The American dream has become the American debt trap.
During the economic downturn, millions of cash-strapped Americans relied on credit cards to pay unexpected medical bills or to weather unemployment.
Now, in an economic recovery enjoyed mainly by the wealthy, ordinary Americans can’t earn enough to pay off their debts or break their reliance on credit for basic needs, new studies show.
Credit has become so essential to survival that 20 million American households do not expect to ever live debt-free, according to a new survey by consumer research firm Mintel.
While consumer debt-per-capita levels have declined since the recession, New York’s overall level remains high, at $47,170, outstripping the national average, and student loan debt has grown.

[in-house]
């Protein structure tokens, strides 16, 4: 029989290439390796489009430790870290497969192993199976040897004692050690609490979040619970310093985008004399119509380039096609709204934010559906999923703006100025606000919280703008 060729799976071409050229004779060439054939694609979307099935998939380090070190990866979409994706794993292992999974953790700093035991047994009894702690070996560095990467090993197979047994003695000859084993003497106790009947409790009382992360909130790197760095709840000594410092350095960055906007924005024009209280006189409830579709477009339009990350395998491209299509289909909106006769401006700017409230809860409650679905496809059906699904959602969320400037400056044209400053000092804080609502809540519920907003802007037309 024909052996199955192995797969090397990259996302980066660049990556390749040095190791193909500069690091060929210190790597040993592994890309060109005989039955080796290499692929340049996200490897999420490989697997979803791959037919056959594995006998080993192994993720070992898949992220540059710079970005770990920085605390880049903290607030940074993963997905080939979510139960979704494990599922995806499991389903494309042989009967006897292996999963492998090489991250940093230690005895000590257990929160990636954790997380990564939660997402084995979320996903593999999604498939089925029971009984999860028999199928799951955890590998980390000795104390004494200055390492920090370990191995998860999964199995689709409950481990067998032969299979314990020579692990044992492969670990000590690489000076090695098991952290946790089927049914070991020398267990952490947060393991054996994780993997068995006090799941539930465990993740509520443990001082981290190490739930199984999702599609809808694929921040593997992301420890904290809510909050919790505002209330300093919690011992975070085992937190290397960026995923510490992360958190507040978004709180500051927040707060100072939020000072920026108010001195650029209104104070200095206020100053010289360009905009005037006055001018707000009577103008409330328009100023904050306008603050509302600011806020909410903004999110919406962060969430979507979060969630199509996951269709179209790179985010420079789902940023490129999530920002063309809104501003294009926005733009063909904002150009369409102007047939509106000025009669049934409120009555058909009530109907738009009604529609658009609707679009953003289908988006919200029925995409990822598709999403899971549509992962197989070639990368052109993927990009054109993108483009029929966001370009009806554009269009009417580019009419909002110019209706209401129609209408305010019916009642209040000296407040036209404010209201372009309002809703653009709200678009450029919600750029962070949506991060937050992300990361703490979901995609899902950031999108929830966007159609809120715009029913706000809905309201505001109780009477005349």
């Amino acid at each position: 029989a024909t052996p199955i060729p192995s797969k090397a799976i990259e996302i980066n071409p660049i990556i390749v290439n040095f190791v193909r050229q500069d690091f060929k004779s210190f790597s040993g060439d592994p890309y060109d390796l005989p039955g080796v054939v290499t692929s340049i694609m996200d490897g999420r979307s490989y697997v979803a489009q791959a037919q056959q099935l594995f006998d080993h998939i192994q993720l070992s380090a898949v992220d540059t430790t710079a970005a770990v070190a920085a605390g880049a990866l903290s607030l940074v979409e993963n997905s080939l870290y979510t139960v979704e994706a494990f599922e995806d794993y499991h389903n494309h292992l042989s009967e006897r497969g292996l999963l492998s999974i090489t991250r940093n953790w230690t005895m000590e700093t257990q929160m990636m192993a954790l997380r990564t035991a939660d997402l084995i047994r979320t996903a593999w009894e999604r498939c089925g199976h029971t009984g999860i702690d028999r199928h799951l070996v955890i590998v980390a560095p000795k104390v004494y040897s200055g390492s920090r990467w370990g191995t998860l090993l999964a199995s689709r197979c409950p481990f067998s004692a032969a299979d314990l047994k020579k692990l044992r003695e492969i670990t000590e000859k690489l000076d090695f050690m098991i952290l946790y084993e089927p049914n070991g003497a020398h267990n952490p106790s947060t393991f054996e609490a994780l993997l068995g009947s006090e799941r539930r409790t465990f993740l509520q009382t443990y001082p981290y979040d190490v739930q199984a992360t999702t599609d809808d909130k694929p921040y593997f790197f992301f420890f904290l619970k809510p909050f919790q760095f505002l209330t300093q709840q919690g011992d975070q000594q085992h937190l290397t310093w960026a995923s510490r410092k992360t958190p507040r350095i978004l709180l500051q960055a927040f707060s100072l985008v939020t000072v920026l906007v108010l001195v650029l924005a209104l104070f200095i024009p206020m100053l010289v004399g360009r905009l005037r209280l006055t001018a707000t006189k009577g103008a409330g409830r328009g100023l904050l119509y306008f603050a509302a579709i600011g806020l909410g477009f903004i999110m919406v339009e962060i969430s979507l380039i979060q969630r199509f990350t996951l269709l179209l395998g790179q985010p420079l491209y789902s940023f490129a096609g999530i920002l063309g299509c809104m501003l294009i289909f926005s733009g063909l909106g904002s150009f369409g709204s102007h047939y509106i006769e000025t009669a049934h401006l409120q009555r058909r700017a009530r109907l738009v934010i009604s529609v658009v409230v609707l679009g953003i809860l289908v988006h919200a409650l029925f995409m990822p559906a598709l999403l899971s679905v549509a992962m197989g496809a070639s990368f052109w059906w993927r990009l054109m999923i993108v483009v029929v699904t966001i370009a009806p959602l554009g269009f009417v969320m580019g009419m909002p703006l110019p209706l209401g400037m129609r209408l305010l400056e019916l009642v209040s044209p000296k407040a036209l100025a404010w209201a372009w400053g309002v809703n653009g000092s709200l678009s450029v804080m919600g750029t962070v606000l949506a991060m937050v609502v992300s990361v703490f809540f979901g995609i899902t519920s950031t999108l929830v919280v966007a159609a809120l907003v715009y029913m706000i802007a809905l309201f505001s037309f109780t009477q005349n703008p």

This year, consumers are reversing their recent trend of paying down credit-card debt, and will add another $46.7 billion to their cards, according to the informational website CardHub.com’s latest projections. [...]
Research by think tank Demos shows similar trends. Car repairs, medical bills, rent and utilities comprised a large portion of average credit-card balances, which in 2012 averaged $8,278 for Americans over age 50 and $6,258 for those younger.
“What’s most troubling is that the proportion of households using credit cards to meet basic needs has stayed flat, not gone down,” says Amy Traub, senior policy analyst at Demos.